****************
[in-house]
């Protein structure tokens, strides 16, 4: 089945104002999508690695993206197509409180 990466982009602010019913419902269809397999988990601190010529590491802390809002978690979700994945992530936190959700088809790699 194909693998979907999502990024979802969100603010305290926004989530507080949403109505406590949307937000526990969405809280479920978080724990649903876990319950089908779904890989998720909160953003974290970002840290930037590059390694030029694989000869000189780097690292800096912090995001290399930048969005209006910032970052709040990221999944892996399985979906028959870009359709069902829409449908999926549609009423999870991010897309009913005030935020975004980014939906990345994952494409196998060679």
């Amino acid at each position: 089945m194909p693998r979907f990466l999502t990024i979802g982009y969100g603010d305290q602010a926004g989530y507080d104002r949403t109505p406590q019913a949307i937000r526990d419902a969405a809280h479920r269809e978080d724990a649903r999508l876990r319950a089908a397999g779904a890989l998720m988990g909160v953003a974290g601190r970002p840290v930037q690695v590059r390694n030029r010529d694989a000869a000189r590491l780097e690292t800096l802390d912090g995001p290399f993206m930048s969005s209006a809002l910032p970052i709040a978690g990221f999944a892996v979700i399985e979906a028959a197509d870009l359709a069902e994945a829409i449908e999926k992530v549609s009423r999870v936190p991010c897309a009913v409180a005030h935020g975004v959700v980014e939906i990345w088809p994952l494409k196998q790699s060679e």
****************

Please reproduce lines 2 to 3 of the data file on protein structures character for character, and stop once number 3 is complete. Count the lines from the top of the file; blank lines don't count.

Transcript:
């Protein structure tokens, strides 16, 4: 089945104002999508690695993206197509409180 990466982009602010019913419902269809397999988990601190010529590491802390809002978690979700994945992530936190959700088809790699 194909693998979907999502990024979802969100603010305290926004989530507080949403109505406590949307937000526990969405809280479920978080724990649903876990319950089908779904890989998720909160953003974290970002840290930037590059390694030029694989000869000189780097690292800096912090995001290399930048969005209006910032970052709040990221999944892996399985979906028959870009359709069902829409449908999926549609009423999870991010897309009913005030935020975004980014939906990345994952494409196998060679």
């Amino acid at each position: 089945m194909p693998r979907f990466l999502t990024i979802g982009y969100g603010d305290q602010a926004g989530y507080d104002r949403t109505p406590q019913a949307i937000r526990d419902a969405a809280h479920r269809e978080d724990a649903r999508l876990r319950a089908a397999g779904a890989l998720m988990g909160v953003a974290g601190r970002p840290v930037q690695v590059r390694n030029r010529d694989a000869a000189r590491l780097e690292t800096l802390d912090g995001p290399f993206m930048s969005s209006a809002l910032p970052i709040a978690g990221f999944a892996v979700i399985e979906a028959a197509d870009l359709a069902e994945a829409i449908e999926k992530v549609s009423r999870v936190p991010c897309a009913v409180a005030h935020g975004v959700v980014e939906i990345w088809p994952l494409k196998q790699s060679e």